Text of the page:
Most gay-rights groups are ready to accept the secretary of defense nominee's apology for comments in 1998 -- but one conservative organization is not.
It's kind of a classic Washington story. A guy says something stupid. More than a decade later, he is offered the chance at a fantastically powerful position, and has to disavow himself from his past comments. The only question then is whether he will be forgiven by the people he offended.
In the case of secretary of defense nominee Chuck Hagel, the comment in question involves a homophobic remark. And while many gay activist groups seem to be at least giving Hagel the benefit of the doubt, one group, the Log Cabin Republicans, has been on the offensive against his nomination.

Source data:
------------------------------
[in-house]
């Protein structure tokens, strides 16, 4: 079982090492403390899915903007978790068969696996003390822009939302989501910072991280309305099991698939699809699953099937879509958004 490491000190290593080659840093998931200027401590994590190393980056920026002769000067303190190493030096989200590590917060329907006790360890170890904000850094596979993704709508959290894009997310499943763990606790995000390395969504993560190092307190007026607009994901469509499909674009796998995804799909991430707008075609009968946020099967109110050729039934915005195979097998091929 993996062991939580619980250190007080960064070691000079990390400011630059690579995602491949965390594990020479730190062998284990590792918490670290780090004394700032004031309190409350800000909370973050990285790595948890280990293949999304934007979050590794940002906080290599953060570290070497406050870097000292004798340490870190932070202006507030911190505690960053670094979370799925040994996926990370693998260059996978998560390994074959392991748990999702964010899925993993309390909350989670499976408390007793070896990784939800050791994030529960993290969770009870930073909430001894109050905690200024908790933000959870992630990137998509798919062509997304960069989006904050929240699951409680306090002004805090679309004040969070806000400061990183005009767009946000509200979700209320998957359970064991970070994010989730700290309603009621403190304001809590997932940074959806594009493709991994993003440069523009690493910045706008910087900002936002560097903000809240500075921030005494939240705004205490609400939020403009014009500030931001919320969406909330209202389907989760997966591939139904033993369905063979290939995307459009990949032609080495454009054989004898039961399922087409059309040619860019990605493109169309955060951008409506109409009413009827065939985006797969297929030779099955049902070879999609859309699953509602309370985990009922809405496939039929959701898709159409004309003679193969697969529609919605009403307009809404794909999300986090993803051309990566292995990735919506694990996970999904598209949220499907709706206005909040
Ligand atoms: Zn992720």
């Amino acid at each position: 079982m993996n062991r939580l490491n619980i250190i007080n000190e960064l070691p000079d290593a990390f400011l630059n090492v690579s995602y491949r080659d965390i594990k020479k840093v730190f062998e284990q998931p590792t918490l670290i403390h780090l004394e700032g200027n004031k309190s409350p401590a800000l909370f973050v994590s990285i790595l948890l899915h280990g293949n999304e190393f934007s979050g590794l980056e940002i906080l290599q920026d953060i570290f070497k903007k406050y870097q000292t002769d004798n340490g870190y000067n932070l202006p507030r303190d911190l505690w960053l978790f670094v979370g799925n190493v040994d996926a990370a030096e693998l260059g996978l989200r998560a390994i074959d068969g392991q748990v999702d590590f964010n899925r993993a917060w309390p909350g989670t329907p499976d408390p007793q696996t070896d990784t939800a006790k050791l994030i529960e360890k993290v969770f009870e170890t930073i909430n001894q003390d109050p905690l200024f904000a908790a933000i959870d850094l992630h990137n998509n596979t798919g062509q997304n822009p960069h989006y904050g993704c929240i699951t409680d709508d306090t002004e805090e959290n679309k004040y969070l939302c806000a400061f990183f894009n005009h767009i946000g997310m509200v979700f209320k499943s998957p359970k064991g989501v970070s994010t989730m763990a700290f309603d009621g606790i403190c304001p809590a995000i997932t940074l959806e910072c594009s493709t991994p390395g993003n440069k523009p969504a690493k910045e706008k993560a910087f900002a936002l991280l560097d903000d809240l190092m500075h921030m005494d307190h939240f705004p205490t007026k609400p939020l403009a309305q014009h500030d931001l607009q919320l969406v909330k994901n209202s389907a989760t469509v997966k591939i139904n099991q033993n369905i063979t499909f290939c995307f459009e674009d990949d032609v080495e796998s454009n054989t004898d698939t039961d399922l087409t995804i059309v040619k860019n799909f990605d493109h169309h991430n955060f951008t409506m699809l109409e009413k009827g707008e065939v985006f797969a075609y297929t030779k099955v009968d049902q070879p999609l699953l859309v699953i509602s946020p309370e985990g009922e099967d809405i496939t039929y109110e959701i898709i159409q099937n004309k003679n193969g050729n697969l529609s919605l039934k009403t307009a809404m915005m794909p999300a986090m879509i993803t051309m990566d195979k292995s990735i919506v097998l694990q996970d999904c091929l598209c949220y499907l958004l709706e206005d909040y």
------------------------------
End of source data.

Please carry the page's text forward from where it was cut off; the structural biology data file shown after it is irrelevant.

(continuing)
"Now is not the time to roll dice on nominee and cross our fingers he will smoothly implement don't ask don't tell," interim director of the Log Cabin Republicans Gregory T. Angelo said in an interview. "Hagel has invited people to look at totality of his record. When we looked at the totality of his record, we saw it as a net negative, and that disqualified him in our eyes."
The Log Cabin Republicans took out a full page ad (posted on the right) in the Washington Post Monday (which, even in an era of declining print revenues, is no small feat) documenting a troubled history with gay rights, including the time in 1998 then-Senator Hagel called James Hormel, President Bill Clinton's nominee for ambassador to Luxembourg "openly, aggressively gay," and his past stances in favor of don't ask don't tell and the Defense of Marriage Act.